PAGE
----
When personal motivation no longer drives us, then what’s left is our
true nature, which naturally expresses itself on the human dimension
as love or compassion. Not a compassion that we cultivate or practice
because we’re supposed to, but a compassion that arises spontaneously
from our undivided state. If we undertake being a good, compassionate
person as a personal identity, it just gets in the way of awakening.

In traditional Buddhism, at least as I practiced it, there’s a taboo
against talking openly about enlightenment, as we’re doing now. It
seems to be based on the fear that the ego will co-opt the experience
and become inflated. In your dharma talks you speak in great detail
about awakening, including your own, and in your public dialogues you
encourage others to do the same. Why is that?


When I was sitting with my teacher, Arvis, we’d all go into the
kitchen after the meditation and dharma talk and have some fruit and
tea, and we’d talk openly about our lives. For the most part we
didn’t focus on our spiritual experiences, but they were a part of
the mix. Then these same people would do retreats at the Zen Center
of Los Angeles and have big awakenings, and the folks in L.A. began
to wonder what was happening in this little old lady’s living room up
north. Arvis’s view was simple: The only thing I’m doing that they’re
not, she said, is that we sit around casually and talk, and what’s
happening on the inside for people isn’t kept secret or hidden. This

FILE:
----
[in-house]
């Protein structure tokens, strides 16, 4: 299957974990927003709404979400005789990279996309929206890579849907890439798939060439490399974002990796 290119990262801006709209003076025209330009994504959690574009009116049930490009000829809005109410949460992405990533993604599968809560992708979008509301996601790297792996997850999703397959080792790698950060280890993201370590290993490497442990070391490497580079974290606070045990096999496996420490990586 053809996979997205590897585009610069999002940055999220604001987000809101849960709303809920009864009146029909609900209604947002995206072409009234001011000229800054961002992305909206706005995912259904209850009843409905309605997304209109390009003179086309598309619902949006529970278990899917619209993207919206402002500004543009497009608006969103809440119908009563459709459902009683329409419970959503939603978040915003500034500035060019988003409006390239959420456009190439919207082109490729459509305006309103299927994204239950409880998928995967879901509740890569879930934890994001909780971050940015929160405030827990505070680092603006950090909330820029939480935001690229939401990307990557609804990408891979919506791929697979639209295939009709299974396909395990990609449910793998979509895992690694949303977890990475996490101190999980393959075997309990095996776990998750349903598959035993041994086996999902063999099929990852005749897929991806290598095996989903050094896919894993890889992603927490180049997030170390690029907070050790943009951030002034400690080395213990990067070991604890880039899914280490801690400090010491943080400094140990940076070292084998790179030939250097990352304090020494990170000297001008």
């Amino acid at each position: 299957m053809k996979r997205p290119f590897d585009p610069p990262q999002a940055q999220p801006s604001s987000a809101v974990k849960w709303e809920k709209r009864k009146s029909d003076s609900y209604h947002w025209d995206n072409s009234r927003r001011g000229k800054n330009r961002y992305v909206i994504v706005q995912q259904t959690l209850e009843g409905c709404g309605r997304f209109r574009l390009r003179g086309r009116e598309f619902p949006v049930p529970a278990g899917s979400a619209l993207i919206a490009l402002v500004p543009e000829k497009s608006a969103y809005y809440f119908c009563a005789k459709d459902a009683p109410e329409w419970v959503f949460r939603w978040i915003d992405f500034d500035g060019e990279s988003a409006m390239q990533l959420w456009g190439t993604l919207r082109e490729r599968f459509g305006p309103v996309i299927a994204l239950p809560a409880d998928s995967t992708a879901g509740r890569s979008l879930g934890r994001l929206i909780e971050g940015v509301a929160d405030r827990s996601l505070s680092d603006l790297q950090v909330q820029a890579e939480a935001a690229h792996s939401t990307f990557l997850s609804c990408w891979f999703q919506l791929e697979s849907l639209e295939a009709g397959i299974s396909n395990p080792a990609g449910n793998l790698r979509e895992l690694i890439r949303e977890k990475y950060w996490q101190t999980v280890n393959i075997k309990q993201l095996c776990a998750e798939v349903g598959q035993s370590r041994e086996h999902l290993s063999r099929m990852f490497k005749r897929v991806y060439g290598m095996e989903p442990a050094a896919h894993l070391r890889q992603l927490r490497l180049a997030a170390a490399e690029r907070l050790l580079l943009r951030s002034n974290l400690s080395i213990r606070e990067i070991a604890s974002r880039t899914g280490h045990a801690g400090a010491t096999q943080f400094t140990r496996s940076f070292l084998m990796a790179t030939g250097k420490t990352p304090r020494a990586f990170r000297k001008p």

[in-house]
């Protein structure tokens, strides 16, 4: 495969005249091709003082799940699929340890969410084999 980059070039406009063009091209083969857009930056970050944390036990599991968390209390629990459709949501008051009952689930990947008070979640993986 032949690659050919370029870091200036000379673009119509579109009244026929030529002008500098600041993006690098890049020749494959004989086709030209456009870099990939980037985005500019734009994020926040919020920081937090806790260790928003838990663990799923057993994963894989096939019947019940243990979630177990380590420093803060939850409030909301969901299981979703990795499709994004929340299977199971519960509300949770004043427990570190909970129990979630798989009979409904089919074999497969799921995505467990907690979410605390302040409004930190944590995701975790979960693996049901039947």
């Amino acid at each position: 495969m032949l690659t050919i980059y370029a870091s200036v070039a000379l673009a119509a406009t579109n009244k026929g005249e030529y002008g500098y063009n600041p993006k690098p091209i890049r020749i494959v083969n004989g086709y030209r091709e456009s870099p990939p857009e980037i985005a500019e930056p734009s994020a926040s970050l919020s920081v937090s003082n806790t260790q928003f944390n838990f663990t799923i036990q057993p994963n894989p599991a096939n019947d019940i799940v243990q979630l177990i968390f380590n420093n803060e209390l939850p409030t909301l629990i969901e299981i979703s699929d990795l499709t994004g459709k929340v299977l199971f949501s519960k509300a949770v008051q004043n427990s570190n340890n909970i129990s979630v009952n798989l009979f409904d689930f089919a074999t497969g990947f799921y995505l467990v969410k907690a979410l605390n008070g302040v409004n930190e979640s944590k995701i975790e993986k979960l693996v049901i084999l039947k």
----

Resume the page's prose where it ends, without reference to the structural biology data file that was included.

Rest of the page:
way, people get beyond the sense that they’re the only ones who are
having this or that experience. They come out of their shell, which
actually makes them more available to a deeper spiritual process.

The tradition of talking about certain experiences only in private
with your teacher keeps enlightenment a secret activity reserved for
special people. I can understand the drawbacks of being more open, of
course. Some people may blab on about how enlightened they are, and
become more egotistical. But when everything remains open to inquiry,
then even the ego’s tendency to claim enlightenment for itself
becomes obvious in the penetrating light of public discourse. In the
long run, both ways have their strengths and weaknesses, but I’ve
found that having students ask their questions in public breaks down
the isolation that many spiritual people feel—the sense that nobody
else could possibly understand what they’re going through, or that
they’re so rotten at their practice, or that nobody could be
struggling like they are. And when people have breakthroughs and talk
about them in public, awakening loses its mystique. Everyone else can
see that it’s not just special people who have deep awakenings, it’s
their neighbor or their best friend.


Would you claim that you are enlightened?


Well, no, not with a straight face. I would say enlightenment is
enlightened and awakeness is awake. It’s not an experience; it’s a
fact.

To read more of this interview, please see the Fall 2004 issue of